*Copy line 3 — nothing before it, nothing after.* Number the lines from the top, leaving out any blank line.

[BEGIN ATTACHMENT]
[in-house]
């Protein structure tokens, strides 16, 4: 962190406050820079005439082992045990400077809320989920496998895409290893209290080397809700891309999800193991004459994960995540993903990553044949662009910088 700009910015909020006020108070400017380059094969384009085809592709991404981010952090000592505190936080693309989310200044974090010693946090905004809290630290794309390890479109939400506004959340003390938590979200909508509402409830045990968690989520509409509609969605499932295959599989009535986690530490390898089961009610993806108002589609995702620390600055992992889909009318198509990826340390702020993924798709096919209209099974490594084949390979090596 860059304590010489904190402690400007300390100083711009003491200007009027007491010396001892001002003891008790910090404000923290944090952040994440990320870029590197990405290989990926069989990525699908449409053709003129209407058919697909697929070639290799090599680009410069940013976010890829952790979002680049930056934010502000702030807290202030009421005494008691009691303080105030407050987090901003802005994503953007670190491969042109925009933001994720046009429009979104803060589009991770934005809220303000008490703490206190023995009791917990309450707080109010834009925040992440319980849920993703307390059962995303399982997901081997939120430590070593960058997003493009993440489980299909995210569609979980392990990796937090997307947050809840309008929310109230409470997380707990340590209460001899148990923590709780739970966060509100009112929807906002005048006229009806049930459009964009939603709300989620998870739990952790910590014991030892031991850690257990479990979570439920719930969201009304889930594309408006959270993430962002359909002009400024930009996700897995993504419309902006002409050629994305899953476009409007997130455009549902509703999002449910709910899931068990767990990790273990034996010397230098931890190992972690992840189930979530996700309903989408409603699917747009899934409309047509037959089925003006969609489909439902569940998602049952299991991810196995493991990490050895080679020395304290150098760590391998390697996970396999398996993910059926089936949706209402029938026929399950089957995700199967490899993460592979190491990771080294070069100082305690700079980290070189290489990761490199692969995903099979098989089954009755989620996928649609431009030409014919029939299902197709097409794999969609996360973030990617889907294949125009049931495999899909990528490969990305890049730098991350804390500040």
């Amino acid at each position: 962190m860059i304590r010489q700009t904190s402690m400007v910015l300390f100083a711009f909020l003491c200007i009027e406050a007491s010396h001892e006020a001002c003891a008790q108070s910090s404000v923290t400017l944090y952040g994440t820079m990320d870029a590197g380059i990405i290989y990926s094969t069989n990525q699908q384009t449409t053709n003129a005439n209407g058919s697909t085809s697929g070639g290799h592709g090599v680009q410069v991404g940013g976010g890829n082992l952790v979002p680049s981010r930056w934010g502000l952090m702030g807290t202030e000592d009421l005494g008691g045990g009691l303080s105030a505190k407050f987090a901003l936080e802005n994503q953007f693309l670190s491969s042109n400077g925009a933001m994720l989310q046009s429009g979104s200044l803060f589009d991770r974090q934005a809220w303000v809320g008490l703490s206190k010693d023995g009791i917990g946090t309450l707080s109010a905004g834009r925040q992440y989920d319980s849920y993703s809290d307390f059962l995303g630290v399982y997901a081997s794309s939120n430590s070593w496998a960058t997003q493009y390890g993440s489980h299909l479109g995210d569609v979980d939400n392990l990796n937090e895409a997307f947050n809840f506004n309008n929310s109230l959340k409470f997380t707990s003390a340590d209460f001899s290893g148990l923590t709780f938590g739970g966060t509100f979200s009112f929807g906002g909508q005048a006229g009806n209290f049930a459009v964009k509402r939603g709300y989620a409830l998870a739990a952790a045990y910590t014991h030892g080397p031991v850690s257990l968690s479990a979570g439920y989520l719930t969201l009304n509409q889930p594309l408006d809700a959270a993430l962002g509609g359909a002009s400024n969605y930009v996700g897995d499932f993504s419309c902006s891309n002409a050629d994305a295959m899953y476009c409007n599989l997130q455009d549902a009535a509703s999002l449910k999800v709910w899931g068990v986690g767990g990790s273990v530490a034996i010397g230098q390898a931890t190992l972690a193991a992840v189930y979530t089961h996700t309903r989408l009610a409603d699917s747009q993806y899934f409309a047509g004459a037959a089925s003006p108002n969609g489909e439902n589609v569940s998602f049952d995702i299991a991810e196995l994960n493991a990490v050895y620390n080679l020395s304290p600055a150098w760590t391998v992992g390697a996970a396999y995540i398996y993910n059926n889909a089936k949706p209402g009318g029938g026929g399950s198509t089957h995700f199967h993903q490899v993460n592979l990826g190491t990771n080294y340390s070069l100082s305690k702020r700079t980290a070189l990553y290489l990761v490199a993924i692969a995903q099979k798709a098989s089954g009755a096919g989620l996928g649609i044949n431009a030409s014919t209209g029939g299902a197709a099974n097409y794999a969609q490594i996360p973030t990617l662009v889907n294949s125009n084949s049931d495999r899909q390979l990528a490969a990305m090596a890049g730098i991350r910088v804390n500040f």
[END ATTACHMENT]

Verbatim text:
């Amino acid at each position: 962190m860059i304590r010489q700009t904190s402690m400007v910015l300390f100083a711009f909020l003491c200007i009027e406050a007491s010396h001892e006020a001002c003891a008790q108070s910090s404000v923290t400017l944090y952040g994440t820079m990320d870029a590197g380059i990405i290989y990926s094969t069989n990525q699908q384009t449409t053709n003129a005439n209407g058919s697909t085809s697929g070639g290799h592709g090599v680009q410069v991404g940013g976010g890829n082992l952790v979002p680049s981010r930056w934010g502000l952090m702030g807290t202030e000592d009421l005494g008691g045990g009691l303080s105030a505190k407050f987090a901003l936080e802005n994503q953007f693309l670190s491969s042109n400077g925009a933001m994720l989310q046009s429009g979104s200044l803060f589009d991770r974090q934005a809220w303000v809320g008490l703490s206190k010693d023995g009791i917990g946090t309450l707080s109010a905004g834009r925040q992440y989920d319980s849920y993703s809290d307390f059962l995303g630290v399982y997901a081997s794309s939120n430590s070593w496998a960058t997003q493009y390890g993440s489980h299909l479109g995210d569609v979980d939400n392990l990796n937090e895409a997307f947050n809840f506004n309008n929310s109230l959340k409470f997380t707990s003390a340590d209460f001899s290893g148990l923590t709780f938590g739970g966060t509100f979200s009112f929807g906002g909508q005048a006229g009806n209290f049930a459009v964009k509402r939603g709300y989620a409830l998870a739990a952790a045990y910590t014991h030892g080397p031991v850690s257990l968690s479990a979570g439920y989520l719930t969201l009304n509409q889930p594309l408006d809700a959270a993430l962002g509609g359909a002009s400024n969605y930009v996700g897995d499932f993504s419309c902006s891309n002409a050629d994305a295959m899953y476009c409007n599989l997130q455009d549902a009535a509703s999002l449910k999800v709910w899931g068990v986690g767990g990790s273990v530490a034996i010397g230098q390898a931890t190992l972690a193991a992840v189930y979530t089961h996700t309903r989408l009610a409603d699917s747009q993806y899934f409309a047509g004459a037959a089925s003006p108002n969609g489909e439902n589609v569940s998602f049952d995702i299991a991810e196995l994960n493991a990490v050895y620390n080679l020395s304290p600055a150098w760590t391998v992992g390697a996970a396999y995540i398996y993910n059926n889909a089936k949706p209402g009318g029938g026929g399950s198509t089957h995700f199967h993903q490899v993460n592979l990826g190491t990771n080294y340390s070069l100082s305690k702020r700079t980290a070189l990553y290489l990761v490199a993924i692969a995903q099979k798709a098989s089954g009755a096919g989620l996928g649609i044949n431009a030409s014919t209209g029939g299902a197709a099974n097409y794999a969609q490594i996360p973030t990617l662009v889907n294949s125009n084949s049931d495999r899909q390979l990528a490969a990305m090596a890049g730098i991350r910088v804390n500040f």